Ideas for Future Work on Transparency and Accountability

Founded in 2010, the Transparency and Accountability Initiative (T/AI)—a collaborative undertaking of five private and public funders active in the governance field—seeks to support and generate innovative, practical work on transparency and accountability. T/AI believes in the potential to seize momentum generated by different strands of the thriving global transparency and accountability movement to have significant impact. Working with governments, foundations, NGOs, and other practitioners, we galvanize support for ambitious new ideas and promote better funding for this domain.

After T/AI completed five years of work last year, the T/AI steering committee began engaging in an effort to think through lessons learned from T/AI’s activities to date, identify promising frontiers for future work, and build new bridges between different sectoral and expertise “silos.” As part of that effort, in early 2016, we commissioned Thomas Carothers of the Carnegie Endowment for International Peace to collect and edit a series of short, forward-looking think pieces by leading scholars and activists on the future of the transparency and accountability movement. We commissioned the series for use at a T/AI steering committee retreat in March 2016, focused on defining a long-term vision of the collaborative going forward.

The prompt given to authors was, “Based on your understanding of how the field of transparency and accountability has evolved in recent years, what issues or areas of work would be especially important and fruitful for T/AI’s funders to address in the next several years?” 

In the spirit of T/AI’s commitment to knowledge sharing and openness, we decided after our March retreat to disseminate this collection of pieces more widely, in the hope that this set of essays, which has greatly helped our own thinking and practice evolve, will also be of use to a wider set of people and organizations working on transparency and accountability issues.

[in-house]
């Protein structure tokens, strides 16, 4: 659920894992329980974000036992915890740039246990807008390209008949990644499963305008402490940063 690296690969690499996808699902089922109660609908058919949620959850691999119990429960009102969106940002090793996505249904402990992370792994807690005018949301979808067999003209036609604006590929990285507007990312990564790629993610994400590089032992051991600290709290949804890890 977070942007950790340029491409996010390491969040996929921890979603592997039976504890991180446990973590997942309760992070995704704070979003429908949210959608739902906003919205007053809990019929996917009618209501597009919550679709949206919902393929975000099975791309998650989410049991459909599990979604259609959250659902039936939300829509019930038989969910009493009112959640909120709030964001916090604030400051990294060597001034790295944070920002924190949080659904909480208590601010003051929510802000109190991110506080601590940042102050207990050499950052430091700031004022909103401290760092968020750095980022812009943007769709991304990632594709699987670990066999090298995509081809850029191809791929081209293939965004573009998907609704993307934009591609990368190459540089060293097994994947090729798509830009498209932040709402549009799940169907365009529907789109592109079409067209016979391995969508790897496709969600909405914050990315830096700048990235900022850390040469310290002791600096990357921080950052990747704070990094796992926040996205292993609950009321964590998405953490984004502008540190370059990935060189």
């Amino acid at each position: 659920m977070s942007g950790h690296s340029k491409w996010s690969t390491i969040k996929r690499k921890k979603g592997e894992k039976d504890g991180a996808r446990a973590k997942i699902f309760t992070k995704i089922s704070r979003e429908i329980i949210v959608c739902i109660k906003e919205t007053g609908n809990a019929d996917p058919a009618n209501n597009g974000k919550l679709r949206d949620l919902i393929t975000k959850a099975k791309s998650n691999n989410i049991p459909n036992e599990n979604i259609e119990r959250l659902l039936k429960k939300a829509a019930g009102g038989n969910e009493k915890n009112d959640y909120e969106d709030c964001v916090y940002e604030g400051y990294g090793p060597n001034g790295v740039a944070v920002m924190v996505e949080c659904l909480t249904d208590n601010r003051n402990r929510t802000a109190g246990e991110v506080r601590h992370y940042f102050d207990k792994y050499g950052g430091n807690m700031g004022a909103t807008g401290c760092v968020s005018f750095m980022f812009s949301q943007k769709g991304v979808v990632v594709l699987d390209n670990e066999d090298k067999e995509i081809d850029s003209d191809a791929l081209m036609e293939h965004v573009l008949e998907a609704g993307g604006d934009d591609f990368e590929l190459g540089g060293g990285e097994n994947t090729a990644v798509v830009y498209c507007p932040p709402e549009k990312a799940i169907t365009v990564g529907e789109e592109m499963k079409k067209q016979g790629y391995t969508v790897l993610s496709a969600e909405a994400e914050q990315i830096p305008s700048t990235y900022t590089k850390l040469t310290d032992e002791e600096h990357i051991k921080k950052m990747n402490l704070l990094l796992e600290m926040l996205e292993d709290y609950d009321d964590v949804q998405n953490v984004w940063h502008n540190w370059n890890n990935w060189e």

Read more at: http://carnegieendowment.org/2016/05/02/ideas-for-future-work-on-transparency-and-accountability/ix1h?mkt_tok=eyJpIjoiTnpFeVkySTBZMkk1WXpKbCIsInQiOiJKcXhtQ05za3lwSzRsV085XC9DVndEaisxYzFBdVwvWURqcEU0K1lTbTA5RzVUTFVpWHpVbWtvRFFvc21lRWZ0QXpYK2Y4UVwvTGlZVmhrRTZhekJPXC9VZlwvTGNEblltSW5qUHNzaEsxRmI0Wmo4PSJ9

Founded in 2010, the Transparency and Accountability Initiative (T/AI)—a collaborative undertaking of five private and public funders active in the governance field—seeks to support and generate innovative, practical work on transparency and accountability. T/AI believes in the potential to seize momentum generated by different strands of the thriving global transparency and accountability movement to have significant impact. Working with governments, foundations, NGOs, and other practitioners, we galvanize support for ambitious new ideas and promote better funding for this domain.

After T/AI completed five years of work last year, the T/AI steering committee began engaging in an effort to think through lessons learned from T/AI’s activities to date, identify promising frontiers for future work, and build new bridges between different sectoral and expertise “silos.” As part of that effort, in early 2016, we commissioned Thomas Carothers of the Carnegie Endowment for International Peace to collect and edit a series of short, forward-looking think pieces by leading scholars and activists on the future of the transparency and accountability movement. We commissioned the series for use at a T/AI steering committee retreat in March 2016, focused on defining a long-term vision of the collaborative going forward.

The prompt given to authors was, “Based on your understanding of how the field of transparency and accountability has evolved in recent years, what issues or areas of work would be especially important and fruitful for T/AI’s funders to address in the next several years?”

In the spirit of T/AI’s commitment to knowledge sharing and openness, we decided after our March retreat to disseminate this collection of pieces more widely, in the hope that this set of essays, which has greatly helped our own thinking and practice evolve, will also be of use to a wider set of people and organizations working on transparency and accountability issues.

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